Pediatric tracheotomy is associated with several complications which are understandably higher in children. [7],[9],[24] We reported an overall complications of 28.3% which is comparable with the results ranging from 19% to 51% reported in other studies [5],[6],[9],[24],[25],[26],[27] but contrast with result of Adoga and Ma'an who reported 15.2% 5 . Most of our complications were related to the tube as indicated in [Table 3]. The high incidence may be attributed to insufficient intensive care support and lack of experienced personnel (e.g nurses), which is a serious but preventible complications, which can be overcomed by improving intensive care services. Further, the urgent nature of the procedures due to late presentation and poor technique are contributory to our high incidence of complications.

Most tracheostomies were performed on emergency and had more complications in our series. This agrees with other reports [6],[14],[28] , but contrasts with Mehmet et al. who reported no difference in both [11] . Some authors have advocated the creation of cartilage window to prevent tracheal stenosis [7] but we used horizontal skin incision 2-finger breath above the sternal notch and a vertical incision on the trachea between 2-4 tracheal rings, a recent trend, and recorded a 0.8% stenosis which was a result of repeated surgeries and this was managed with laryngofissure and stenting. This result compares with those of other authors but contrasts with those of Onotai and Etawo who recorded 6.68% in their series. [5],[11] Tracheostomy-related death is reported to range from 0-6% [24] ; however, we reported 0.8% tracheostomy-related death due to accidental decanulation compared to other studies. [7],[8],[28],[29] In contrast, other reports recorded no death. [1],[5],[6],[7] This death could have been avoided if there were experienced personnel.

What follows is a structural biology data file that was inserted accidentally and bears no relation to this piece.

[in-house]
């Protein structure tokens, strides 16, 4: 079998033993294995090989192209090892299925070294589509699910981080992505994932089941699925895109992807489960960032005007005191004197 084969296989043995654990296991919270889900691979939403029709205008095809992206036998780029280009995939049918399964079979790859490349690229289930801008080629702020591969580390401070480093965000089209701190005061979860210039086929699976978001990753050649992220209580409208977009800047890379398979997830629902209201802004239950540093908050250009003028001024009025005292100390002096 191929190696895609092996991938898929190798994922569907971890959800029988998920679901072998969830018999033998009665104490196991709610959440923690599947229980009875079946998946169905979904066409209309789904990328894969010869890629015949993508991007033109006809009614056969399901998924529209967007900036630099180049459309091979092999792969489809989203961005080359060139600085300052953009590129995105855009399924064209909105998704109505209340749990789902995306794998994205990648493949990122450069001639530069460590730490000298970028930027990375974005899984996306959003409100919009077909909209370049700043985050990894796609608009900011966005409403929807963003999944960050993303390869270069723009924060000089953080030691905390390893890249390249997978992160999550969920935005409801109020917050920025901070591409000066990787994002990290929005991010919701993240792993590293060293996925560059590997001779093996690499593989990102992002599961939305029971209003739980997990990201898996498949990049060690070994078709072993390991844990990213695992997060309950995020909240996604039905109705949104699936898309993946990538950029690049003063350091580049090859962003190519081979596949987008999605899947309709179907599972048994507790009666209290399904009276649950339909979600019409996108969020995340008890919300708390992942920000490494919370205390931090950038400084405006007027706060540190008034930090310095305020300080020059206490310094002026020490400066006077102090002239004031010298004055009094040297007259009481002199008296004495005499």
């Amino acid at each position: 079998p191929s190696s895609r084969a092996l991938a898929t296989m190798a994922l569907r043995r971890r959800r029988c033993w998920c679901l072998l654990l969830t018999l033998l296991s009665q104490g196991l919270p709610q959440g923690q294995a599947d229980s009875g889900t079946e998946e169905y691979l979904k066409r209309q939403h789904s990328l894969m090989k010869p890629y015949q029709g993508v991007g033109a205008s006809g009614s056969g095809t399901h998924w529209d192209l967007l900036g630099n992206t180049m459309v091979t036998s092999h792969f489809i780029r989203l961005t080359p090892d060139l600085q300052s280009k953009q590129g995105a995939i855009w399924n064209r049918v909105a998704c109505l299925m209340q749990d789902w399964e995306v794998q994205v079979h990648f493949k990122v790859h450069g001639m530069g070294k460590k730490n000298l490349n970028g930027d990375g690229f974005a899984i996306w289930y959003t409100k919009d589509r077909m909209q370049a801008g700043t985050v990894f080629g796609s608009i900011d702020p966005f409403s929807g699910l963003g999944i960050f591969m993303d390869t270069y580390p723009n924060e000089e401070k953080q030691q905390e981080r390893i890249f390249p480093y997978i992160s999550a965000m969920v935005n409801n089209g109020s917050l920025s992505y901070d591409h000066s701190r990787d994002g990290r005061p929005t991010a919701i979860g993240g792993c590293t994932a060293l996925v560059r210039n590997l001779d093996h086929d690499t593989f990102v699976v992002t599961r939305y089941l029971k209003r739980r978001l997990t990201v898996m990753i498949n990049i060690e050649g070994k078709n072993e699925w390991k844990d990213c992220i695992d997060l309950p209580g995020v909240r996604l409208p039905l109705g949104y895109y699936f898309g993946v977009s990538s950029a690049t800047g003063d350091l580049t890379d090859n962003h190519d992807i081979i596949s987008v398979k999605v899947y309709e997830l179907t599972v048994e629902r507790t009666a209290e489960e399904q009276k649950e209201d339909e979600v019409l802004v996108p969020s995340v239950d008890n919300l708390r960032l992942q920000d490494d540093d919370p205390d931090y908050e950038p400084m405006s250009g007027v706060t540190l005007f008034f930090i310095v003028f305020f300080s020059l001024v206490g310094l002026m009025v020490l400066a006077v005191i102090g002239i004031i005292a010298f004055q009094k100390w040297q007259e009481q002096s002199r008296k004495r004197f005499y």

We report a 100% decannulation success. Our follow-up ranged from 2 days-7 months, which contrasts with most studies elsewhere where success was as low as 14.8% -66%, [1],[8],[10],[11],[18],[30] This may be attributed to the fact that we had no children in our series with chronic respiratory insufficiency as a result of congenital malformations. The possible reason that children never get to the hospital alive or there may be lower incidence of congenital abnormalities in our environment.

In conclusion, tracheostomy is a life-saving procedure with potential for complications in children. If avoidable indications are excluded and standard protocols practiced, the morbidity will be reduced if carried out at the hospital by a trained and experienced team. However, prevention of foreign body aspiration by children should be the main target.

 
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    Figures

  [Figure 1]
 
 
    Tables

  [Table 1], [Table 2], [Table 3]


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[Pubmed] | [DOI]